The round window region is of critical importance in the anatomy of the middle ear. The aim of this paper is to describe its anatomy from an endoscopic point of view, emphasizing structures that have important surgical implications, in particular the fustis and the subcochlear canaliculus.
The fustis, a smooth bony structure that forms the floor of the round window region, is a constant and important structure. It seems to indicate the round window membrane and the correct position of scala tympani. A structure connecting the round window region to the petrous apex, named the subcochlear canaliculus, is also described. A retrospective review of video recordings of endoscopic dissection and surgical procedures, carried out between June 2014 and February 2015, was conducted across two Tertiary university referral centers. A total of 42 dissections were analyzed in the study. We observed the fustis in all the cases and we identify two different anatomical conformations. The subcochlear canaliculus was found in 81.0 %, with a pneumatization direct to the petrous apex in 47.7 %. Conformation and limits of the round window niche may influence the surgical view of the round window membrane. Endoscopic approaches allow a very detailed view, which enables a comprehensive exploration of the round window region. Accurate knowledge of the anatomical relationships of this region has important advantages during middle ear surgery.
The round window chamber is a three-dimensional space lying between the round window niche and round window membrane. Between the fustis and the finiculus a subcochlear canaliculus is often seen, which is a tunnel that connects the round window chamber with the petrous apex via a series of pneumatized cells. Three different types of subcochlear canaliculus have been described: type A has a large tunnel to the petrous apex detectable endoscopically; type B has a small tunnel present, with a connection to the petrous apex not detectable endoscopically; type C has no connection between the round window chamber and the petrous apex. The fustis (from latin, ‘‘club’’) is a smooth bony structure, which forms the floor of the round window chamber and seems to indicate the entrance to the round window niche. The structure links the styloid proeminence with the basal turn of the cochlea.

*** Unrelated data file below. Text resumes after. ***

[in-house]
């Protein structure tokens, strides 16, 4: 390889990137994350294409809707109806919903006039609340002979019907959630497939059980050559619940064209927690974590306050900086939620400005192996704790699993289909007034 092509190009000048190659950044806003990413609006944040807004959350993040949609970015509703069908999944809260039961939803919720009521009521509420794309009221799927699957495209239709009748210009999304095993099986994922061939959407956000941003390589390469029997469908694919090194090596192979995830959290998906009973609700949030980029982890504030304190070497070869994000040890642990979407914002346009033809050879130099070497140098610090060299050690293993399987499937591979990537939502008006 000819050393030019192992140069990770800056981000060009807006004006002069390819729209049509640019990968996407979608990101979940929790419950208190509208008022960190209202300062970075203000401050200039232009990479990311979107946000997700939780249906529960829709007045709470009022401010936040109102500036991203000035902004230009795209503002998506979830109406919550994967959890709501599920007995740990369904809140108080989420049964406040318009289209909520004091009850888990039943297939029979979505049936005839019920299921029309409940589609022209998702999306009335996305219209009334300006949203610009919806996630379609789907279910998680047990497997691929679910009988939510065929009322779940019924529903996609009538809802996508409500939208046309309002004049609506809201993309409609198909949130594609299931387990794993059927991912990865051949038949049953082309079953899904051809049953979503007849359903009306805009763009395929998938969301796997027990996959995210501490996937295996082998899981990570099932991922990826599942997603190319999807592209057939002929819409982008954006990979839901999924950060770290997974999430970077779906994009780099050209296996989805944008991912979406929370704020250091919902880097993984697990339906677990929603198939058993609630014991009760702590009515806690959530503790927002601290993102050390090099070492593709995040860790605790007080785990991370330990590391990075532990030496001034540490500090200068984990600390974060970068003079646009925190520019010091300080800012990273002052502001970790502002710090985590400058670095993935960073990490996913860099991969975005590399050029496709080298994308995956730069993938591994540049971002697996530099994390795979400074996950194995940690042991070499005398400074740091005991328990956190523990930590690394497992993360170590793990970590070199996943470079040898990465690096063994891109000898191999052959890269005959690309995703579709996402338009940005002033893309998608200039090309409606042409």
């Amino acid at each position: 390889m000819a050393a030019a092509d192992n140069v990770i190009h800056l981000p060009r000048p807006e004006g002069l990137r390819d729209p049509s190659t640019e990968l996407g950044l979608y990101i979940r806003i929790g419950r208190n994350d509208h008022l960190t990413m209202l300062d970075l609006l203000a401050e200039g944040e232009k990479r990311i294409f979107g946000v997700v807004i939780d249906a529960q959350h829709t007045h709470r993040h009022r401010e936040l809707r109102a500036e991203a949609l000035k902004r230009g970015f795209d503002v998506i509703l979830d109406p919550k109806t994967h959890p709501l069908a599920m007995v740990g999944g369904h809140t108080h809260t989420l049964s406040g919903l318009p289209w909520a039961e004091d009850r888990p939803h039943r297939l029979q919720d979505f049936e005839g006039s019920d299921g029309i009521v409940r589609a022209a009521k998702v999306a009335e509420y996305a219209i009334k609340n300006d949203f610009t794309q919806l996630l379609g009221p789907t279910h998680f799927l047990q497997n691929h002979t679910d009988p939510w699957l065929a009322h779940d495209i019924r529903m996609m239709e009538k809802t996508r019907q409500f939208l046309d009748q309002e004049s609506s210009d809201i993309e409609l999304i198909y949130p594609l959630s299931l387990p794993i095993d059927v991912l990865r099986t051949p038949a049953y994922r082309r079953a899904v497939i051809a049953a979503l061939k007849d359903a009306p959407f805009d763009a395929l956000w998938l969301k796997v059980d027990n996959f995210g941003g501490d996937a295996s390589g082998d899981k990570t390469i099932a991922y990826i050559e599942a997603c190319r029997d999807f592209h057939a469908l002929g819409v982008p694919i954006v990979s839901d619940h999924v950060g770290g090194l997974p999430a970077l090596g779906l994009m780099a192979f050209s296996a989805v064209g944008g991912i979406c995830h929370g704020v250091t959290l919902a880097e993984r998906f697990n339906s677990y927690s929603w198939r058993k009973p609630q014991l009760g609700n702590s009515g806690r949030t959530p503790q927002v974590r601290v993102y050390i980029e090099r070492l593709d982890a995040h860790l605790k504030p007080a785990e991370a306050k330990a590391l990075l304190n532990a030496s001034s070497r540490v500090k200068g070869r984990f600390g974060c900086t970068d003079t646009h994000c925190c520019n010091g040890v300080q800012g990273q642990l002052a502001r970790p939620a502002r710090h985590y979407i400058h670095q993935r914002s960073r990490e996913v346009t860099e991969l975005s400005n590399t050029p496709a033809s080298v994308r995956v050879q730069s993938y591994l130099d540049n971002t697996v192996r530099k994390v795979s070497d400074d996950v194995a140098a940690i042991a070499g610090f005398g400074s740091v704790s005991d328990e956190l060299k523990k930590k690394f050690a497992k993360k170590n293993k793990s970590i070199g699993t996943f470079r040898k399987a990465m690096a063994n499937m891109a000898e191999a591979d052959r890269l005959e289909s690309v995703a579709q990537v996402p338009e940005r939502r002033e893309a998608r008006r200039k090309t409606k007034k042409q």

During the last 10 years, the knowledge of the middle ear anatomy, and specifically the retrotympanum, has been significantly improved with the help of the endoscopic approach. The traditional microscopic approach rarely allows for clear visualization of the retrotympanic spaces.